Where to Go When Money Runs Out

December 17, 2008 at 4:43 pm 1 comment

Penned by Nick

We’ve seen a flurry of negative earnings reports and resultant layoffs in the past months–and unfortunately things appear poised to only get worse. Complicating the issue for the unemployed are State’s financial losses on the investments that are being doubly-hammered by the high unemployment, leaving unemployment funds in short supply.

As someone who works in the labor markets, this is a disturbing fact. We’ve seen downturns before, but rarely have they been exacerbated by such a fundamental change in the financial markets–to the point that “liquidity” seems to be drying up everywhere: financial institutions, employees, and fall-out funds.

The one bright spot on the horizon is the President-Elect’s plan to put 2.5 million people back to work, largely through the creation of green jobs. It’s an ambitious plan, but one that seeks–rationally–to undo the ill’s that plague our society: dependence on foreign oil, increasing energy demands, and a need to put people back to work. The next step, then, would be to connect these jobs (and potentially their taxes) to a “rainy day” fund for future unemployed workers, so that we don’t see bread lines again…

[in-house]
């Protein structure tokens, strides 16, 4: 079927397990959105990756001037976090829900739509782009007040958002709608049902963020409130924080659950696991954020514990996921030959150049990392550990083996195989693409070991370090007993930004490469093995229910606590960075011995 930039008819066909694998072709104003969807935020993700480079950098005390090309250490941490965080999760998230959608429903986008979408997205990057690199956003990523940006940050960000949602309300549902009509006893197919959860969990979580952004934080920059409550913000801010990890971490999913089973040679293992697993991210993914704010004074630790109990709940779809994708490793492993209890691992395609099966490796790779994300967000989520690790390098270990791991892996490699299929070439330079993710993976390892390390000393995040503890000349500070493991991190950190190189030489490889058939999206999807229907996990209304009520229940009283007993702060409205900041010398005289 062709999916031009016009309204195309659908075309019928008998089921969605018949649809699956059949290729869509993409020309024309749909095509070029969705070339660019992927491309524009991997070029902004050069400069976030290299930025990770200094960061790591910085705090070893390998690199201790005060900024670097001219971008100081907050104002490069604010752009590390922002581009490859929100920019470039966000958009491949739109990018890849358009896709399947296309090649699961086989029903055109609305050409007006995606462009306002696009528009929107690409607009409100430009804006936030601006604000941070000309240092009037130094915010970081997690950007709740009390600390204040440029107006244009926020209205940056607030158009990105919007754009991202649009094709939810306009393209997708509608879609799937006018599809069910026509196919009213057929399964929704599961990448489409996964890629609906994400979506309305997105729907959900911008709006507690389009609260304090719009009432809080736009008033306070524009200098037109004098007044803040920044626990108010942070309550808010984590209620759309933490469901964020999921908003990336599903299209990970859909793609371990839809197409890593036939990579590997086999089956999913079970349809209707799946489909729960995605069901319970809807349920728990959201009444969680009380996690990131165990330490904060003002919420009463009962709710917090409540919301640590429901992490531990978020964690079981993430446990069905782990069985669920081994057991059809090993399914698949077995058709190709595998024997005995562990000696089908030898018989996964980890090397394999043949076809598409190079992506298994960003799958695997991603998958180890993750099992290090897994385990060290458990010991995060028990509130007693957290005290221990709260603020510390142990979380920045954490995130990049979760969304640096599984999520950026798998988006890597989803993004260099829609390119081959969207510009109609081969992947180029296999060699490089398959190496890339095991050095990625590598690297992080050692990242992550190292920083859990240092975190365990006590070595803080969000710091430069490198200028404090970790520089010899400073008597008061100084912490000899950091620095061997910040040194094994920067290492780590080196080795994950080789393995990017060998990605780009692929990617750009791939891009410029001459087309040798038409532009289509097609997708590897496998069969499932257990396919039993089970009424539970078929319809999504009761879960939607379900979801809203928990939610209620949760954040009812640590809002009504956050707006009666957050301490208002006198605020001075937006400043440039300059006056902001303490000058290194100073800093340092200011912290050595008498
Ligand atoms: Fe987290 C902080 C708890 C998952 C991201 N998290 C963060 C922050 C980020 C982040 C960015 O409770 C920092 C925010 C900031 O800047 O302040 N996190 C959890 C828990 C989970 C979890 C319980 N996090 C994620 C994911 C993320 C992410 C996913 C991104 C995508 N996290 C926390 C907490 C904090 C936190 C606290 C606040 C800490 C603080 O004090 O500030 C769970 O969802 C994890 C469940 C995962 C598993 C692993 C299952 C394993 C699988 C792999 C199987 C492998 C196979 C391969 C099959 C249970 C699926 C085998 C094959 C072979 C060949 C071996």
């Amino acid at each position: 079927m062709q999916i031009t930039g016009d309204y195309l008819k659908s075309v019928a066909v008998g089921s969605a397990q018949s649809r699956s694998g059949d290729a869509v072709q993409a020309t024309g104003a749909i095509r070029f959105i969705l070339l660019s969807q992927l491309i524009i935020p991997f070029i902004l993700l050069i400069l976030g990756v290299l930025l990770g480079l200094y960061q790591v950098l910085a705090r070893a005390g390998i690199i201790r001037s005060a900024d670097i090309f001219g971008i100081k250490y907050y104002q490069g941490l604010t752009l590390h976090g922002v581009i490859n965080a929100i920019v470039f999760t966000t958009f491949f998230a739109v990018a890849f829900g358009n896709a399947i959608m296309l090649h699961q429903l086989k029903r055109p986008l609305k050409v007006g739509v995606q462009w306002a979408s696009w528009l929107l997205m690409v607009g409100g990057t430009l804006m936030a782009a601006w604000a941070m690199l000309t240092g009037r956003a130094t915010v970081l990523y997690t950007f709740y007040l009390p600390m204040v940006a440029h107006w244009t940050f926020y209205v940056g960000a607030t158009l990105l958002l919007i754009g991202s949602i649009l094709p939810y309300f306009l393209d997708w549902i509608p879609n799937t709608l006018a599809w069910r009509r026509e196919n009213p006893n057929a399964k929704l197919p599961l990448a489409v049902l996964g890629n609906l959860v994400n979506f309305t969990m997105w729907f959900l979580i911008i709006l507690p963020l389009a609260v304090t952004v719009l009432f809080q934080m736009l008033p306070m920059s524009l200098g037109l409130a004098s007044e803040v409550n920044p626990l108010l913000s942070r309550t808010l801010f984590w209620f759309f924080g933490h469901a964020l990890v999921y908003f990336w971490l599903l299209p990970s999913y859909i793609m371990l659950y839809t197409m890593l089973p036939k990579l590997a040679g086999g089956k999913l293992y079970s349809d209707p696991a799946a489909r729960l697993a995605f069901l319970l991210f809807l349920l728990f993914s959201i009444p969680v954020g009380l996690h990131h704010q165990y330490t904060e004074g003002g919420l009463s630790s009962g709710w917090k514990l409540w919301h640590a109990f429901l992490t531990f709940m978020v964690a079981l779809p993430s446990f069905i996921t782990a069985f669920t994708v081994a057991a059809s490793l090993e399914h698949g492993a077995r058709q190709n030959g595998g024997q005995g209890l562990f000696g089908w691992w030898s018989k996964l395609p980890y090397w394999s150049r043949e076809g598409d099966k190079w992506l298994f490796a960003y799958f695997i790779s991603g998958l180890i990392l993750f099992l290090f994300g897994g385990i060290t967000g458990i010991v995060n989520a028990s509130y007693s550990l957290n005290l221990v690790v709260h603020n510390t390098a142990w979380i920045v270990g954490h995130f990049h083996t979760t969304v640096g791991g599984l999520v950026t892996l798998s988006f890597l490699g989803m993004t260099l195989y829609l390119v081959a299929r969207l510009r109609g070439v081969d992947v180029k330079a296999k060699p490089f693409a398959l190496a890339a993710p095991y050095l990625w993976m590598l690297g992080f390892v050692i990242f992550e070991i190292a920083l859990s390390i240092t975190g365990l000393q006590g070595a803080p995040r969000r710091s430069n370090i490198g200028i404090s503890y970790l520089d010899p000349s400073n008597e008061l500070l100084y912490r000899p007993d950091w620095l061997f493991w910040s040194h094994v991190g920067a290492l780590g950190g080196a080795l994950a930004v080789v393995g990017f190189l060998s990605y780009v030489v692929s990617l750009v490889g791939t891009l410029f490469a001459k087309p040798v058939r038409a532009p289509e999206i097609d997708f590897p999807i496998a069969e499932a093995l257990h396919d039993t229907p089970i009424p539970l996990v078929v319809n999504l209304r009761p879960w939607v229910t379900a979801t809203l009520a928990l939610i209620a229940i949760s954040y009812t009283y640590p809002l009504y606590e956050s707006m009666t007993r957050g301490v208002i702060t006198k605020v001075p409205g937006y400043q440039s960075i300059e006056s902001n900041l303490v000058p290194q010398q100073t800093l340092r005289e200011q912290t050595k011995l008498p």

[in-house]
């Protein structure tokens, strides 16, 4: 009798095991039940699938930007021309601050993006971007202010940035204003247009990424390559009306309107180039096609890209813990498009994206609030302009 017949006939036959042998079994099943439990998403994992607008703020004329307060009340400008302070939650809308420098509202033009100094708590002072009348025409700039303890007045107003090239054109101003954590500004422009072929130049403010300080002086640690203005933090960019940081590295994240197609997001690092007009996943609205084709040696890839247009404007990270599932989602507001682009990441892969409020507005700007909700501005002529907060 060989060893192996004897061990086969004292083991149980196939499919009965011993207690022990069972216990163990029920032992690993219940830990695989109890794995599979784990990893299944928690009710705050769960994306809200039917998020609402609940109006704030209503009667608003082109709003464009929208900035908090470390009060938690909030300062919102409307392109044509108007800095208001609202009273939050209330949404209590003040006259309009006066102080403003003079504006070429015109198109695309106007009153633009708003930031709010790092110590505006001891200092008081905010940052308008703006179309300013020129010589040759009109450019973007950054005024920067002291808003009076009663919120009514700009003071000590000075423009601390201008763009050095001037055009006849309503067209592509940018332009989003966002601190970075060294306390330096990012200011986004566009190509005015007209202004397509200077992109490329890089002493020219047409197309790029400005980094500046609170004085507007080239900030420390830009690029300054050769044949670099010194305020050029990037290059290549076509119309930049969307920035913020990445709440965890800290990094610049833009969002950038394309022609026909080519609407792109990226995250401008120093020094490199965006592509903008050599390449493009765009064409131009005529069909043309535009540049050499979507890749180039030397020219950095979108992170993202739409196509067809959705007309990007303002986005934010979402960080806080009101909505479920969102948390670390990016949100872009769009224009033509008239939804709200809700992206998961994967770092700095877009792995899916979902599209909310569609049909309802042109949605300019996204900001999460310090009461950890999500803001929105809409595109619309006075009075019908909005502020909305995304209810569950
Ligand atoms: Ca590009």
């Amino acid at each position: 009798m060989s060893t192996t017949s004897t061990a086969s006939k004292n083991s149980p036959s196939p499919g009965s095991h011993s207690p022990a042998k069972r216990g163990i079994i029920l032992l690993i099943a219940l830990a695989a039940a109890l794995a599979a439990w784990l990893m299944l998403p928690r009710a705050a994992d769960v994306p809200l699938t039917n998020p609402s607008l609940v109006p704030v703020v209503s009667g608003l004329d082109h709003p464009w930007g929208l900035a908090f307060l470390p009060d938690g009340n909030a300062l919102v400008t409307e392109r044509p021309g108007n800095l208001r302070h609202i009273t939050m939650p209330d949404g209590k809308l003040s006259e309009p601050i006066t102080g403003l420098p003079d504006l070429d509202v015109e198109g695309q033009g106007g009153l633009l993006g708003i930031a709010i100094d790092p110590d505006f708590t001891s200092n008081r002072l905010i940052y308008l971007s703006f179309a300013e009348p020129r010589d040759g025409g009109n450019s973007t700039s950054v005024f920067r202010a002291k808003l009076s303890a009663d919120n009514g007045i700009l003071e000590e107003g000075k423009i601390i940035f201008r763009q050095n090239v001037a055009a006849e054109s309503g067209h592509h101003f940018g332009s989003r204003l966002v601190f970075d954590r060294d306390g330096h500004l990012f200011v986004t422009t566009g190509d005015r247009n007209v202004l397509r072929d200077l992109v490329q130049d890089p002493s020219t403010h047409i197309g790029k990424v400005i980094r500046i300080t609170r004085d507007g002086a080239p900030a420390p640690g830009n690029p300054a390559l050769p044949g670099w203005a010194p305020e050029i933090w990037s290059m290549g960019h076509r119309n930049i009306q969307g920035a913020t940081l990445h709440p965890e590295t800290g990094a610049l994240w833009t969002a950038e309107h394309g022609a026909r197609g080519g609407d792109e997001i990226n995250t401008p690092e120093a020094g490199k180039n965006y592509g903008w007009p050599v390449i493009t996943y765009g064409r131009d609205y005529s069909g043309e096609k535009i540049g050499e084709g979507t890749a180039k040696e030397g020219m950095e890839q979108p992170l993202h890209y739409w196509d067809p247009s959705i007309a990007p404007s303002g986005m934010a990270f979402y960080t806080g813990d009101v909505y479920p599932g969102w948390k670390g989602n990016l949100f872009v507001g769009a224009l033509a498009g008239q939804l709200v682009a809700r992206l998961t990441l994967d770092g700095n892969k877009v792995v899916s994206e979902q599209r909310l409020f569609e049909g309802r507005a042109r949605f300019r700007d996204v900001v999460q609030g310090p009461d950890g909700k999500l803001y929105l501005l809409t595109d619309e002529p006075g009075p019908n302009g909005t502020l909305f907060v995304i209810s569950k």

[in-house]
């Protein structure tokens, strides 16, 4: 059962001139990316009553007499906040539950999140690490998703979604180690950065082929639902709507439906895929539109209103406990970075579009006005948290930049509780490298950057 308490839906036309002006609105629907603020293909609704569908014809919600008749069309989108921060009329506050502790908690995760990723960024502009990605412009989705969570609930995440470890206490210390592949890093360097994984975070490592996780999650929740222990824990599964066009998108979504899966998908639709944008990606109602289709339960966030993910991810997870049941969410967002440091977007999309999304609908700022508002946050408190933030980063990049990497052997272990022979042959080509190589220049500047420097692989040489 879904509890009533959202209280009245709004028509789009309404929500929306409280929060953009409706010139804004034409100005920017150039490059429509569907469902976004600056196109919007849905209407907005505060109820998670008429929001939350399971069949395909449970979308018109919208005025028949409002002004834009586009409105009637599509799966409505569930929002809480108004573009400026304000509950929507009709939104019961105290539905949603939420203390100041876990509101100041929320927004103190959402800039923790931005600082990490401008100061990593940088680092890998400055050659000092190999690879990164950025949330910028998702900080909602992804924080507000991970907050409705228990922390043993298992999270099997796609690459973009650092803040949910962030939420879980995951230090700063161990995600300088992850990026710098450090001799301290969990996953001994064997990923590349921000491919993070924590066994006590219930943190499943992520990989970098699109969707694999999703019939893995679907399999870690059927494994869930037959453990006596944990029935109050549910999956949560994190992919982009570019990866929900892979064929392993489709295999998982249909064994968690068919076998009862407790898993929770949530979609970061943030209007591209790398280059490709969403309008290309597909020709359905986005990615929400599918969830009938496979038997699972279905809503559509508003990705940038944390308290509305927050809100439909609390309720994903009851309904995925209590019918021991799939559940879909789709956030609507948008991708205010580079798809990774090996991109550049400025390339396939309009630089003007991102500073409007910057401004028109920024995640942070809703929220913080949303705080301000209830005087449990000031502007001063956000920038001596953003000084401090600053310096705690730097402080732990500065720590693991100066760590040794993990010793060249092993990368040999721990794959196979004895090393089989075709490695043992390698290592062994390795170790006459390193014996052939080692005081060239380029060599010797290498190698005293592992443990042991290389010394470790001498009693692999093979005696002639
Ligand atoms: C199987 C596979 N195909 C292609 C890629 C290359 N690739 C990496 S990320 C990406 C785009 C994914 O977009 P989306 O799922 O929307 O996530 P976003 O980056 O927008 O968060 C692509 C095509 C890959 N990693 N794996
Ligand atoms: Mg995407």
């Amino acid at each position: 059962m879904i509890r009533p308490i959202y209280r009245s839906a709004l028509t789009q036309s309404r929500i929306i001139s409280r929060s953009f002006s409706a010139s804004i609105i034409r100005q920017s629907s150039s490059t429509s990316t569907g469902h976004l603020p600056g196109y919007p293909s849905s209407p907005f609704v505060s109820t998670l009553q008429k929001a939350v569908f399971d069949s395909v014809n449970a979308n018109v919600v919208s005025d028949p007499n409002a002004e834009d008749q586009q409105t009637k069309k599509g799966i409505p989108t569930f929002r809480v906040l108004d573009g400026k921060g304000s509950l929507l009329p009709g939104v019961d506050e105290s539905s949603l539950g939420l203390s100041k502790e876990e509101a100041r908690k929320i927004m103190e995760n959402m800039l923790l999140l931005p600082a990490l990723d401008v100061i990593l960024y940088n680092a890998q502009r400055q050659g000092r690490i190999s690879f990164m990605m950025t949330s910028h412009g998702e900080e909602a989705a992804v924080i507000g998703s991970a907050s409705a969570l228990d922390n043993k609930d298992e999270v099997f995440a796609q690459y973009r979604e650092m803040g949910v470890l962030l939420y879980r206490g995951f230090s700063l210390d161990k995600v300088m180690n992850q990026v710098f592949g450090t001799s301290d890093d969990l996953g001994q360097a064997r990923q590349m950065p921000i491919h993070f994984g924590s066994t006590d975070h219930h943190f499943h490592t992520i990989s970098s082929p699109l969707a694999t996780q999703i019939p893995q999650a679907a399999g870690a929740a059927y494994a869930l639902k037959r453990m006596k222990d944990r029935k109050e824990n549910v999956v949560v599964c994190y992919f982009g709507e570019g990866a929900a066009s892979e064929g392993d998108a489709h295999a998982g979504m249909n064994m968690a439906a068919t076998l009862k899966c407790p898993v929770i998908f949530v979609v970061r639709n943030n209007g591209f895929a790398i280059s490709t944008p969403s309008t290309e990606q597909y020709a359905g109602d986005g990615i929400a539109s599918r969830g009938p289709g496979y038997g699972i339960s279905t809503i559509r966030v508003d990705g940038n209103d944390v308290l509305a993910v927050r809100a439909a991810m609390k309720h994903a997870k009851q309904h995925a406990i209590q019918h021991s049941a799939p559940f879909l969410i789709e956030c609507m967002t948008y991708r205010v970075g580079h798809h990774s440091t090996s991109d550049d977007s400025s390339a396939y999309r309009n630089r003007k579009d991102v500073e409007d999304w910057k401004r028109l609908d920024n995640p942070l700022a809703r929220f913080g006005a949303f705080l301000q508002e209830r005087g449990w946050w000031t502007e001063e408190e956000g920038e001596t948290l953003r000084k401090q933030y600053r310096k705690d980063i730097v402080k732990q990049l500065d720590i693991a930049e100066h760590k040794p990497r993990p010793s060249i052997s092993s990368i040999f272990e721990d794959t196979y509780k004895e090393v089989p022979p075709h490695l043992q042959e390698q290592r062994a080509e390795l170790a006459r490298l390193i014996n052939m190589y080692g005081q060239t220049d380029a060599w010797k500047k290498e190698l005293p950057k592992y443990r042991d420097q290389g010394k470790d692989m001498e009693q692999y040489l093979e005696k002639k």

Entry filed under: Uncategorized.

Why “The Economist” Is Wrong on Green Subsidies What a waste

1 Comment Add your own

  • 1. John Van Doren  |  December 18, 2008 at 3:48 pm

    The problem is not liquidity, it is solvency. The pain of repairing the debt laden balance sheets of consumers, corporations, and government agencies will be in direct proportion to easy credit excesses that preceded the current crisis. My hope is that the train out of this mess will be the one that leads us to post fossil fuel, zero carbon world of sustainable living.


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